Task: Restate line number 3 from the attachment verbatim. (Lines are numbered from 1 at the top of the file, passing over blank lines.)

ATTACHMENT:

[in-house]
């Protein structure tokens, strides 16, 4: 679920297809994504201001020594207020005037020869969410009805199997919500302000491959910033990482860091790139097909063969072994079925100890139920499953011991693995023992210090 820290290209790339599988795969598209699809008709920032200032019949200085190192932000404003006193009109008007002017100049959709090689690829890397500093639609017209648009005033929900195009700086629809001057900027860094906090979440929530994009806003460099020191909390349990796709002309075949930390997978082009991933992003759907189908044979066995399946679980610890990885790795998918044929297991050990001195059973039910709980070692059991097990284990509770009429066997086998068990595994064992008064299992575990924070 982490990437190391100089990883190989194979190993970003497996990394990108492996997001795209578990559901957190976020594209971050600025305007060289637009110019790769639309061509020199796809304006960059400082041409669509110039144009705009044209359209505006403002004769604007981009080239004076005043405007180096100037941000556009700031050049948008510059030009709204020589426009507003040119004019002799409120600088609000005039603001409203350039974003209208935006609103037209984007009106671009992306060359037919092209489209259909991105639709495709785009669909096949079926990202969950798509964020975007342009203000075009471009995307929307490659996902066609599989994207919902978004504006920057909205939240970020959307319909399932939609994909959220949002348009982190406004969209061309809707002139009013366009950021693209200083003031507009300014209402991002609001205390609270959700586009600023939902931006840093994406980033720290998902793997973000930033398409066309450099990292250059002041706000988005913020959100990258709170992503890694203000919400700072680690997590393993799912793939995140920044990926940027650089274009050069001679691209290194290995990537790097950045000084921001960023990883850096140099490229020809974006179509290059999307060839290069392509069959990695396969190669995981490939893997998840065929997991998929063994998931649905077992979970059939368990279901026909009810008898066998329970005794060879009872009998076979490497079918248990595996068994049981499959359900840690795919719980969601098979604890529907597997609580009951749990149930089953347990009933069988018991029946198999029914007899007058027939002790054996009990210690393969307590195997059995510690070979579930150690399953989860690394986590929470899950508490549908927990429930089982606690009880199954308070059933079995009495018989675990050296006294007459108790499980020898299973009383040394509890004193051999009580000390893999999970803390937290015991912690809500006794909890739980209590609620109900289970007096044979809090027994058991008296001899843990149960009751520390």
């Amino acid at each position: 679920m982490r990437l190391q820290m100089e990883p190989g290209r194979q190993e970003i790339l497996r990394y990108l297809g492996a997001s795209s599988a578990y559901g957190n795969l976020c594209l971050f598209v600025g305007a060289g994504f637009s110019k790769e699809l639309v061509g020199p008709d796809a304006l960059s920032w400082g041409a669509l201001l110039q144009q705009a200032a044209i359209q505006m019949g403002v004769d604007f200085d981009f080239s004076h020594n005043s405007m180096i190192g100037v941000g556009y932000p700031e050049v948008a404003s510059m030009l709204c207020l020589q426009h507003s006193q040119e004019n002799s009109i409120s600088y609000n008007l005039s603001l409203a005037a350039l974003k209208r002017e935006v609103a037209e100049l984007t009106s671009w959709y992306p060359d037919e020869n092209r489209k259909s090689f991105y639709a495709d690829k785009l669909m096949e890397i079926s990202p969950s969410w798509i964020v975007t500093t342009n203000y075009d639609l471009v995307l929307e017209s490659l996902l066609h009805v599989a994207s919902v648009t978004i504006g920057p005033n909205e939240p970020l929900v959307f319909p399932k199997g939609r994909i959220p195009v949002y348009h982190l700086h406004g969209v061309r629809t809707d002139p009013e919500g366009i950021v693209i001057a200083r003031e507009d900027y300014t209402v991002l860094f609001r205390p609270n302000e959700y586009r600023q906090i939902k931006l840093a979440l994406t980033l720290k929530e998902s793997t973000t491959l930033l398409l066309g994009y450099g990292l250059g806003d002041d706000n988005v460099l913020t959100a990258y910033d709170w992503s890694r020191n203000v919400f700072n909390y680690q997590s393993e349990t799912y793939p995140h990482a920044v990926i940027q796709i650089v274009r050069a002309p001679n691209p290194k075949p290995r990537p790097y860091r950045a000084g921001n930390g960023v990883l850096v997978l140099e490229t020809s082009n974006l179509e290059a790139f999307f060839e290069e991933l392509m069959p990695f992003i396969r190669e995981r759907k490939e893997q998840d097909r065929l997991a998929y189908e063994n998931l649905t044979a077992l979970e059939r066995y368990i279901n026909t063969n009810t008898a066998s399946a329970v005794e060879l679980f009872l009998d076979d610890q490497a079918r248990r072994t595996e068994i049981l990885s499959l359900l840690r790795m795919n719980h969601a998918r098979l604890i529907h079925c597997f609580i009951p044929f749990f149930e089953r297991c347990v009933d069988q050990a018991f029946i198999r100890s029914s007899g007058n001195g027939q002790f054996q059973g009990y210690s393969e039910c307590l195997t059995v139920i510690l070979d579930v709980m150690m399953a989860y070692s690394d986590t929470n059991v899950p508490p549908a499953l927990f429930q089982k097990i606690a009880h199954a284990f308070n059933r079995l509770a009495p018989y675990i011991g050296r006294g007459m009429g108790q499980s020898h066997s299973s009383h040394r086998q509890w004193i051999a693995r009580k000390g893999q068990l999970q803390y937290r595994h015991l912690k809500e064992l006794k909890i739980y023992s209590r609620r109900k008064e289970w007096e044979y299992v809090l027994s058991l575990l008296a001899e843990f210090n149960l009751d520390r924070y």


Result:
């Amino acid at each position: 679920m982490r990437l190391q820290m100089e990883p190989g290209r194979q190993e970003i790339l497996r990394y990108l297809g492996a997001s795209s599988a578990y559901g957190n795969l976020c594209l971050f598209v600025g305007a060289g994504f637009s110019k790769e699809l639309v061509g020199p008709d796809a304006l960059s920032w400082g041409a669509l201001l110039q144009q705009a200032a044209i359209q505006m019949g403002v004769d604007f200085d981009f080239s004076h020594n005043s405007m180096i190192g100037v941000g556009y932000p700031e050049v948008a404003s510059m030009l709204c207020l020589q426009h507003s006193q040119e004019n002799s009109i409120s600088y609000n008007l005039s603001l409203a005037a350039l974003k209208r002017e935006v609103a037209e100049l984007t009106s671009w959709y992306p060359d037919e020869n092209r489209k259909s090689f991105y639709a495709d690829k785009l669909m096949e890397i079926s990202p969950s969410w798509i964020v975007t500093t342009n203000y075009d639609l471009v995307l929307e017209s490659l996902l066609h009805v599989a994207s919902v648009t978004i504006g920057p005033n909205e939240p970020l929900v959307f319909p399932k199997g939609r994909i959220p195009v949002y348009h982190l700086h406004g969209v061309r629809t809707d002139p009013e919500g366009i950021v693209i001057a200083r003031e507009d900027y300014t209402v991002l860094f609001r205390p609270n302000e959700y586009r600023q906090i939902k931006l840093a979440l994406t980033l720290k929530e998902s793997t973000t491959l930033l398409l066309g994009y450099g990292l250059g806003d002041d706000n988005v460099l913020t959100a990258y910033d709170w992503s890694r020191n203000v919400f700072n909390y680690q997590s393993e349990t799912y793939p995140h990482a920044v990926i940027q796709i650089v274009r050069a002309p001679n691209p290194k075949p290995r990537p790097y860091r950045a000084g921001n930390g960023v990883l850096v997978l140099e490229t020809s082009n974006l179509e290059a790139f999307f060839e290069e991933l392509m069959p990695f992003i396969r190669e995981r759907k490939e893997q998840d097909r065929l997991a998929y189908e063994n998931l649905t044979a077992l979970e059939r066995y368990i279901n026909t063969n009810t008898a066998s399946a329970v005794e060879l679980f009872l009998d076979d610890q490497a079918r248990r072994t595996e068994i049981l990885s499959l359900l840690r790795m795919n719980h969601a998918r098979l604890i529907h079925c597997f609580i009951p044929f749990f149930e089953r297991c347990v009933d069988q050990a018991f029946i198999r100890s029914s007899g007058n001195g027939q002790f054996q059973g009990y210690s393969e039910c307590l195997t059995v139920i510690l070979d579930v709980m150690m399953a989860y070692s690394d986590t929470n059991v899950p508490p549908a499953l927990f429930q089982k097990i606690a009880h199954a284990f308070n059933r079995l509770a009495p018989y675990i011991g050296r006294g007459m009429g108790q499980s020898h066997s299973s009383h040394r086998q509890w004193i051999a693995r009580k000390g893999q068990l999970q803390y937290r595994h015991l912690k809500e064992l006794k909890i739980y023992s209590r609620r109900k008064e289970w007096e044979y299992v809090l027994s058991l575990l008296a001899e843990f210090n149960l009751d520390r924070y």